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sometimes, git will spontaneously (during some, but not all, "pull" or "clone" operations) copy all of the remote branches of a repository into my local repository (and even set them all up to track the corresponding remote branches correctly). What causes this? Is there a way I can do this on purpose?

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2 Answers 2

If you just do a normal branch from a remote branch, it'll track by default:

git checkout -b somebranch origin/somebranch

means roughly the same thing as

git checkout -t origin/somebranch

You pretty much have to explicitly tell it if you don't want such tracking.

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ok, yeah, but sometimes I track branches that I didn't ask for! –  jes5199 Jan 6 '09 at 6:12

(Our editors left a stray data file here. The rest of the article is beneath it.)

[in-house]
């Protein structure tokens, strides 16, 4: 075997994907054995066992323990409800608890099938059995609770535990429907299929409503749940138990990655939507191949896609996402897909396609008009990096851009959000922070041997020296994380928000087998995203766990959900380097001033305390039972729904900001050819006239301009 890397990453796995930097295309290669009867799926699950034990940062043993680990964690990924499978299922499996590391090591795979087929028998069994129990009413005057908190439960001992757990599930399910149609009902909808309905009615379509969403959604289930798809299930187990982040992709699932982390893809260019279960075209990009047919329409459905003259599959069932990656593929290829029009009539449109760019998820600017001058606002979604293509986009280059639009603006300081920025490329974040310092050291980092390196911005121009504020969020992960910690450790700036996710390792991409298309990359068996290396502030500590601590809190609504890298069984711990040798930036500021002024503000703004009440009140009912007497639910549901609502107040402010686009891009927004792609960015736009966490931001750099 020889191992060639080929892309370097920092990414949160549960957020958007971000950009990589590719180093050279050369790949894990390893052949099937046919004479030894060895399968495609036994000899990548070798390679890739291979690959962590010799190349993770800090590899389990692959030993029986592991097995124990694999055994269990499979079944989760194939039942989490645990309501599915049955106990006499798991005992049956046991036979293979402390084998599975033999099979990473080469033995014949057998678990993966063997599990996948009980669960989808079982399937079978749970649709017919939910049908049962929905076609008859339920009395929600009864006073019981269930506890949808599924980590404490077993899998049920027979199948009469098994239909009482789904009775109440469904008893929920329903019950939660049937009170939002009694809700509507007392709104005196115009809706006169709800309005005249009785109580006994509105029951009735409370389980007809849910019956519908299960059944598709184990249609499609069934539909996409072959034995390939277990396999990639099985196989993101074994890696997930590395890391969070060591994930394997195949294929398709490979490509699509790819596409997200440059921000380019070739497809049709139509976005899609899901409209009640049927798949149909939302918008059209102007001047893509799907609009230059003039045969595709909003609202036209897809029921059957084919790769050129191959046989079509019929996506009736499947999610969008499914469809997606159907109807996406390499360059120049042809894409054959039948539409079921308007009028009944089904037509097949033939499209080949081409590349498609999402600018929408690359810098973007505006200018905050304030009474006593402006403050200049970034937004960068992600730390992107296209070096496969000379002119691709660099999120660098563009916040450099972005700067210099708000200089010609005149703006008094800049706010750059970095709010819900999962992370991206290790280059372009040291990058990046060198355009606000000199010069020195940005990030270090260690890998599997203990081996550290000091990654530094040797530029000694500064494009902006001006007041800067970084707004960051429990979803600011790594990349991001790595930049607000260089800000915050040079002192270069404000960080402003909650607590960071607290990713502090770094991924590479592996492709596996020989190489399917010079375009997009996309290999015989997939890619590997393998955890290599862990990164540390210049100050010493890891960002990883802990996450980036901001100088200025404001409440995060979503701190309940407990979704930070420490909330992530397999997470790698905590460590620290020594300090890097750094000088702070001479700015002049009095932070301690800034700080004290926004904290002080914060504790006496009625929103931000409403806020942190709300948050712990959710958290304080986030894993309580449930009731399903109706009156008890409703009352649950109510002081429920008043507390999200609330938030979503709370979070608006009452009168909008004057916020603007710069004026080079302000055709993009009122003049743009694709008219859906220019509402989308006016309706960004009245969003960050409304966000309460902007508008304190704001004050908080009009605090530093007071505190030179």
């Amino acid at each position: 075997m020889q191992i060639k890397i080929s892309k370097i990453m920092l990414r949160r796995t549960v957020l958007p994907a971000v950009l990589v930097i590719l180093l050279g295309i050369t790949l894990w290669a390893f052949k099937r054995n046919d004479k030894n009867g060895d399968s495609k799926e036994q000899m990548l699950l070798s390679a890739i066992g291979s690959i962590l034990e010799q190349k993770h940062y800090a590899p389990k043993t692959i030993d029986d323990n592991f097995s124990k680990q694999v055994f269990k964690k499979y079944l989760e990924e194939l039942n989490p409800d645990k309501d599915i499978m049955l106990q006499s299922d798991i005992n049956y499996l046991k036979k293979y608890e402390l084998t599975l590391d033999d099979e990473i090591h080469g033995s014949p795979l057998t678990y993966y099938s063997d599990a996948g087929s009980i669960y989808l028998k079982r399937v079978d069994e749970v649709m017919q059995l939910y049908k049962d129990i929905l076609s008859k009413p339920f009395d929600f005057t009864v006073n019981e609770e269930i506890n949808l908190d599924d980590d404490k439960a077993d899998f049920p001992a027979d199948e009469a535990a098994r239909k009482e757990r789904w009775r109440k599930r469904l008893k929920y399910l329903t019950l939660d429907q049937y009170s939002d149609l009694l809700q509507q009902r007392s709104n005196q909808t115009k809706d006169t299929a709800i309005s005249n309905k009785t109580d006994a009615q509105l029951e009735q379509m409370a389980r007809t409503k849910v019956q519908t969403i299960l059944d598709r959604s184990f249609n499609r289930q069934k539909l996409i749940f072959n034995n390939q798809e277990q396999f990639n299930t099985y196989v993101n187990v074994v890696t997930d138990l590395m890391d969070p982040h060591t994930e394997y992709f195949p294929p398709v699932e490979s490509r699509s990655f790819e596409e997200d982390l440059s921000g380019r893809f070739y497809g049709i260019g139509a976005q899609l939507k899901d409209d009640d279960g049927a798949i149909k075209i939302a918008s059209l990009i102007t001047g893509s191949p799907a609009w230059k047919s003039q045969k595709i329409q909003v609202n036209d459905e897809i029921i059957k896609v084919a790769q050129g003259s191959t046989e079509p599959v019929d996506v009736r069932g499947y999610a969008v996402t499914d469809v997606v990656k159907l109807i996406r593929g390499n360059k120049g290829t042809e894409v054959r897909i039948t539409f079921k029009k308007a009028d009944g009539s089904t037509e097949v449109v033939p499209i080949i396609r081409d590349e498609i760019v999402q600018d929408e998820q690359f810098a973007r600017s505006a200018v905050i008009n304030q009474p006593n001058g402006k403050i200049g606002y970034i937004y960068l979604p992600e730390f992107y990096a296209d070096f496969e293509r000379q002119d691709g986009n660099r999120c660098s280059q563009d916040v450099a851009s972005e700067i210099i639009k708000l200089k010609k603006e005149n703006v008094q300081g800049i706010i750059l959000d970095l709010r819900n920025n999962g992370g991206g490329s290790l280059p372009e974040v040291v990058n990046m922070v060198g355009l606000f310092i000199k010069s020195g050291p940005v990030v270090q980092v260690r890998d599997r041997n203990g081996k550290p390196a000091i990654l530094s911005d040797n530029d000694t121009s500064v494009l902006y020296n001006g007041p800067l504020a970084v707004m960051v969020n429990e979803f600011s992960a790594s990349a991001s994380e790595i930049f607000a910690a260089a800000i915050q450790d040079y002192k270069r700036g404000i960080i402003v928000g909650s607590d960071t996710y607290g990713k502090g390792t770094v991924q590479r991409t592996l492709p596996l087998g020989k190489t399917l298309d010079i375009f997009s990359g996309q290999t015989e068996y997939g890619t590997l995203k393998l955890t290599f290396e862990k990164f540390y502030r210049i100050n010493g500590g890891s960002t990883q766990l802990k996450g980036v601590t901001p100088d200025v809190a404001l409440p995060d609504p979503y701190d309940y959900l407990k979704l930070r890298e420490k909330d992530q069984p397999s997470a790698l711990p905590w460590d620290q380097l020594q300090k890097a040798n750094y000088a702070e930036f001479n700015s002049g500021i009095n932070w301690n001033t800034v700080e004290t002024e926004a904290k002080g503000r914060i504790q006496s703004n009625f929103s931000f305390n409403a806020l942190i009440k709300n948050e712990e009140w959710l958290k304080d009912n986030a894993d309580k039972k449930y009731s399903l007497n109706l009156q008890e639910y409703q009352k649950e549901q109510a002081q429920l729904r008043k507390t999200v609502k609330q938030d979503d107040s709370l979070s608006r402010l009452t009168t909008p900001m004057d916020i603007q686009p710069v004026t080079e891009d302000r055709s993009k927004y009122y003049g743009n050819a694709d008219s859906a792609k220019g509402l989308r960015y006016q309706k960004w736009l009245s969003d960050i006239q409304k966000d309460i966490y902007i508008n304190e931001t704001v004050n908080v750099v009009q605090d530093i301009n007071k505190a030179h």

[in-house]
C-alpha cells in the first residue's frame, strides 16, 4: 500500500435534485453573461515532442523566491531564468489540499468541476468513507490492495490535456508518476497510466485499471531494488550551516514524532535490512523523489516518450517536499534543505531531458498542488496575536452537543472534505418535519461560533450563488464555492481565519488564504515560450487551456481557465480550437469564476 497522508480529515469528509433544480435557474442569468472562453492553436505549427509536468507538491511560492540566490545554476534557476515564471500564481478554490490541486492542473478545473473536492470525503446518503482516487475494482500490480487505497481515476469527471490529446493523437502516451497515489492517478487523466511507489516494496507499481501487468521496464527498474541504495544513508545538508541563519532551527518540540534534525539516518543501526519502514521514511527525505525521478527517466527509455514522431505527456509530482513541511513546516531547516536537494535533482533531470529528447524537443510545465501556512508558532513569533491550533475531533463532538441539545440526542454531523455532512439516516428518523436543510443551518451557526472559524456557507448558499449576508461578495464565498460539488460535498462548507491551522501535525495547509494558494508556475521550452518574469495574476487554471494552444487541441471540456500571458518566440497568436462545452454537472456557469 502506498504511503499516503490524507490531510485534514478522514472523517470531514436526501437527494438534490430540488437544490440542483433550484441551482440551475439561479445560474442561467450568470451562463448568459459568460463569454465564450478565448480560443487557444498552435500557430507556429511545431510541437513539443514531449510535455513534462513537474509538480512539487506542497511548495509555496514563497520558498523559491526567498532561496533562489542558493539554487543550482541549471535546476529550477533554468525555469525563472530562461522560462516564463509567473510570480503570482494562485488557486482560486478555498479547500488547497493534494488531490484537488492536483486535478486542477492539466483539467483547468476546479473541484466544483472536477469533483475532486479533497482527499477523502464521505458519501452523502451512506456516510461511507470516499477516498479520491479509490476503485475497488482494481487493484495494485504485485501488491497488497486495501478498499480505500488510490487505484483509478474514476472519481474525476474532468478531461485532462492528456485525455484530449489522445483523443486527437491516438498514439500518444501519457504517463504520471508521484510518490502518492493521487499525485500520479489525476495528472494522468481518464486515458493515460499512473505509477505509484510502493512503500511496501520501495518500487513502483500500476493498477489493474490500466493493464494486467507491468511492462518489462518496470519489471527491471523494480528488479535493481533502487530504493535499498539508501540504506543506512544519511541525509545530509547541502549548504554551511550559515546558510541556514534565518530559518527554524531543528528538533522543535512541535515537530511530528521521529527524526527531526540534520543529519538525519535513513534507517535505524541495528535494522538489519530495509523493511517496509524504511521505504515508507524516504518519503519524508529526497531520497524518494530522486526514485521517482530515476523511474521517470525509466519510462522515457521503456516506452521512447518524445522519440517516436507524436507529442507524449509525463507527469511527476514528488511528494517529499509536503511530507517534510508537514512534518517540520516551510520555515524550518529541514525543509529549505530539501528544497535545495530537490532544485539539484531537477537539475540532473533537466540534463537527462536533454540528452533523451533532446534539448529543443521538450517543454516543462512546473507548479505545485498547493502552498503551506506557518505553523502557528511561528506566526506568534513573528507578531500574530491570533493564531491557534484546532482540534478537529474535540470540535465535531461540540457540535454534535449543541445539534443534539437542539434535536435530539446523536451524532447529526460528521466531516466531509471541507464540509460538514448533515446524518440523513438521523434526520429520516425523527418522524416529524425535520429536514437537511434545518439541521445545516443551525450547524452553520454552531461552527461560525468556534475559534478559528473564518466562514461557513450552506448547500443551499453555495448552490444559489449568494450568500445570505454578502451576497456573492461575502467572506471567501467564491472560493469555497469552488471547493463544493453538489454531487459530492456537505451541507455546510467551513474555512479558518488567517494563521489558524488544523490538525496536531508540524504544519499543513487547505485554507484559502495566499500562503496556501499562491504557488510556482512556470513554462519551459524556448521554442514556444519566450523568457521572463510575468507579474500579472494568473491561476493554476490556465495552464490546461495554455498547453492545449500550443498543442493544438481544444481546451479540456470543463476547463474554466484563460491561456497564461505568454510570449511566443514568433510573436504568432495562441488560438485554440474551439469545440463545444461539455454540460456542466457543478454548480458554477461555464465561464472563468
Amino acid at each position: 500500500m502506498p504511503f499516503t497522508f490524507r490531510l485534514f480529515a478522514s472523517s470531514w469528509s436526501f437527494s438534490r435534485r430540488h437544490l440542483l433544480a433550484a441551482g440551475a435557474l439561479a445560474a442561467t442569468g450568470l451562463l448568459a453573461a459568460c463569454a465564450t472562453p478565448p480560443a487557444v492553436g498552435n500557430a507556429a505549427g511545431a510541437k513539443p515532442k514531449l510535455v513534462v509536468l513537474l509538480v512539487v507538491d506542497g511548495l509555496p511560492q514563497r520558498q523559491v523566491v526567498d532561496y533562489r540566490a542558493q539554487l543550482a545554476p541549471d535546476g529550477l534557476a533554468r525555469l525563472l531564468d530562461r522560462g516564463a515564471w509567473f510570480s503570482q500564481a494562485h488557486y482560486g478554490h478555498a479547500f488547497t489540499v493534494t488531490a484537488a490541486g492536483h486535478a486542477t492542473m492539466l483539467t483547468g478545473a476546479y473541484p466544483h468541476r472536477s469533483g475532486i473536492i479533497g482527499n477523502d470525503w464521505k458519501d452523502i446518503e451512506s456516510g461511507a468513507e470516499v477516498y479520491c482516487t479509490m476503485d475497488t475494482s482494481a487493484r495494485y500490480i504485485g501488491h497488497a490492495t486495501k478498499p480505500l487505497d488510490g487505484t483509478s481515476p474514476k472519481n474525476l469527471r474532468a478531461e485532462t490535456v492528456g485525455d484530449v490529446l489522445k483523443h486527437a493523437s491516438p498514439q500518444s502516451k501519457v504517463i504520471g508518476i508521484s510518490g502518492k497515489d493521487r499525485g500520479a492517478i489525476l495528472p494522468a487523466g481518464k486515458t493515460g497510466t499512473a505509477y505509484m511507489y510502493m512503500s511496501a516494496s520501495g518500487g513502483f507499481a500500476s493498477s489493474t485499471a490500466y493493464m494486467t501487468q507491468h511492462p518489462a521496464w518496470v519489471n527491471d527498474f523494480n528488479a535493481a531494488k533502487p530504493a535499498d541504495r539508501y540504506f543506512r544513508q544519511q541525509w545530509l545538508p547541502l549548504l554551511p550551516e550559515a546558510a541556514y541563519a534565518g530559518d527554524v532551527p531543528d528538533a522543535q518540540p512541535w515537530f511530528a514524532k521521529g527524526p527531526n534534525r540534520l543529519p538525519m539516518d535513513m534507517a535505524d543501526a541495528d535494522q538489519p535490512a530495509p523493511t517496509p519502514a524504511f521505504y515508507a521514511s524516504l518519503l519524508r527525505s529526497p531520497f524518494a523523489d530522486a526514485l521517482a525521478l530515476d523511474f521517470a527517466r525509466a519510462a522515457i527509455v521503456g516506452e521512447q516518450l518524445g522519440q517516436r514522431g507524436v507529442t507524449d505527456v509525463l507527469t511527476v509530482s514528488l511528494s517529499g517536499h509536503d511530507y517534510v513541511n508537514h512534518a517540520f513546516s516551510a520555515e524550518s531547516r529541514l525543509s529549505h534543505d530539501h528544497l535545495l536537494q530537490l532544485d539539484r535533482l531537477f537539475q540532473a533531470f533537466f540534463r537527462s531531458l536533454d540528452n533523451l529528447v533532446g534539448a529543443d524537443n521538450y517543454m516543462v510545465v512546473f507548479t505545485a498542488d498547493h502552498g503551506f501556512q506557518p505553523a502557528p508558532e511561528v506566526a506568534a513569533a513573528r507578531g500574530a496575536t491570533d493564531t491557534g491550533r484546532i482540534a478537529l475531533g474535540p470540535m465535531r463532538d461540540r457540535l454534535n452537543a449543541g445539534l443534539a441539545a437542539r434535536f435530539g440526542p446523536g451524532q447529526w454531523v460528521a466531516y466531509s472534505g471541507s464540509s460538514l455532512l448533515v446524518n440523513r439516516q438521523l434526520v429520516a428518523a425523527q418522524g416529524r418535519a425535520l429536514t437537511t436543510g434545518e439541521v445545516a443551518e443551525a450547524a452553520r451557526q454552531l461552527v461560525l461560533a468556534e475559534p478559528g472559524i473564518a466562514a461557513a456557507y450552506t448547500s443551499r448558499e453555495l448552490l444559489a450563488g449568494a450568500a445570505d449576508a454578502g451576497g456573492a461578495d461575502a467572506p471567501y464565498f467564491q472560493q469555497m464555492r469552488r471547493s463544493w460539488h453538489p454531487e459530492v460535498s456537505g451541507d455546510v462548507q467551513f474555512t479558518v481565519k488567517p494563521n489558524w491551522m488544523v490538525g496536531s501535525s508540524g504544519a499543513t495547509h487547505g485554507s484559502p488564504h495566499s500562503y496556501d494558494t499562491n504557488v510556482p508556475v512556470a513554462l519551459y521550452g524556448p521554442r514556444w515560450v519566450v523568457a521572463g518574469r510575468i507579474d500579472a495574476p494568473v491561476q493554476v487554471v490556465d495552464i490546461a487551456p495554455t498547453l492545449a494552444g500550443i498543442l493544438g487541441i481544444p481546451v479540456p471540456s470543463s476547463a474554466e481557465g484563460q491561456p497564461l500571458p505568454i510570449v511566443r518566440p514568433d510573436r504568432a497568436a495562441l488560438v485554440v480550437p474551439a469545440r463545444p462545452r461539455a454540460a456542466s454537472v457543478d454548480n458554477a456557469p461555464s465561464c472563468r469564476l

Are you suggesting that it's spontaneously creating tracking branches on a plain pull? I don't know how to convince it to do that. –  Dustin Jan 6 '09 at 17:51
Yes, that is exactly what I am suggesting. –  jes5199 Jan 6 '09 at 20:14
Can you reproduce this and show a script of what you did? I wouldn't know how to do that without explicitly checking things out. –  Dustin Jan 6 '09 at 21:48

If you know the name of the remote branch you want to track, you can just do:

git checkout somebranch

It will say something like:

Branch somebranch set up to track remote branch badges from origin.
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